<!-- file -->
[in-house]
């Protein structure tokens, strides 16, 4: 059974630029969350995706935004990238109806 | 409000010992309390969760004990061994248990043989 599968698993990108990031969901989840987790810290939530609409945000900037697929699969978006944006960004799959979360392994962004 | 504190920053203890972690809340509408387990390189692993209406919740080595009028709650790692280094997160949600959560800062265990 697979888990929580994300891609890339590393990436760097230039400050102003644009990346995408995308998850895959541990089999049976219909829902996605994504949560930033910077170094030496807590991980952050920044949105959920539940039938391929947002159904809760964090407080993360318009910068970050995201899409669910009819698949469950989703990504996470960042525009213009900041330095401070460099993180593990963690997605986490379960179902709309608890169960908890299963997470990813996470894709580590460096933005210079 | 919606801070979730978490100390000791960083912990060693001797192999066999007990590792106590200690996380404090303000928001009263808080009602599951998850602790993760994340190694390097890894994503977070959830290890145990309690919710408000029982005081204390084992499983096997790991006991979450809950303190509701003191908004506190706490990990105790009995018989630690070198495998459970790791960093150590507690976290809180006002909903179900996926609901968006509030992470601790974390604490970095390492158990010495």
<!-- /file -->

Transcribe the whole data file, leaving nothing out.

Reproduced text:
[in-house]
């Protein structure tokens, strides 16, 4: 059974630029969350995706935004990238109806 | 409000010992309390969760004990061994248990043989 599968698993990108990031969901989840987790810290939530609409945000900037697929699969978006944006960004799959979360392994962004 | 504190920053203890972690809340509408387990390189692993209406919740080595009028709650790692280094997160949600959560800062265990 697979888990929580994300891609890339590393990436760097230039400050102003644009990346995408995308998850895959541990089999049976219909829902996605994504949560930033910077170094030496807590991980952050920044949105959920539940039938391929947002159904809760964090407080993360318009910068970050995201899409669910009819698949469950989703990504996470960042525009213009900041330095401070460099993180593990963690997605986490379960179902709309608890169960908890299963997470990813996470894709580590460096933005210079 | 919606801070979730978490100390000791960083912990060693001797192999066999007990590792106590200690996380404090303000928001009263808080009602599951998850602790993760994340190694390097890894994503977070959830290890145990309690919710408000029982005081204390084992499983096997790991006991979450809950303190509701003191908004506190706490990990105790009995018989630690070198495998459970790791960093150590507690976290809180006002909903179900996926609901968006509030992470601790974390604490970095390492158990010495």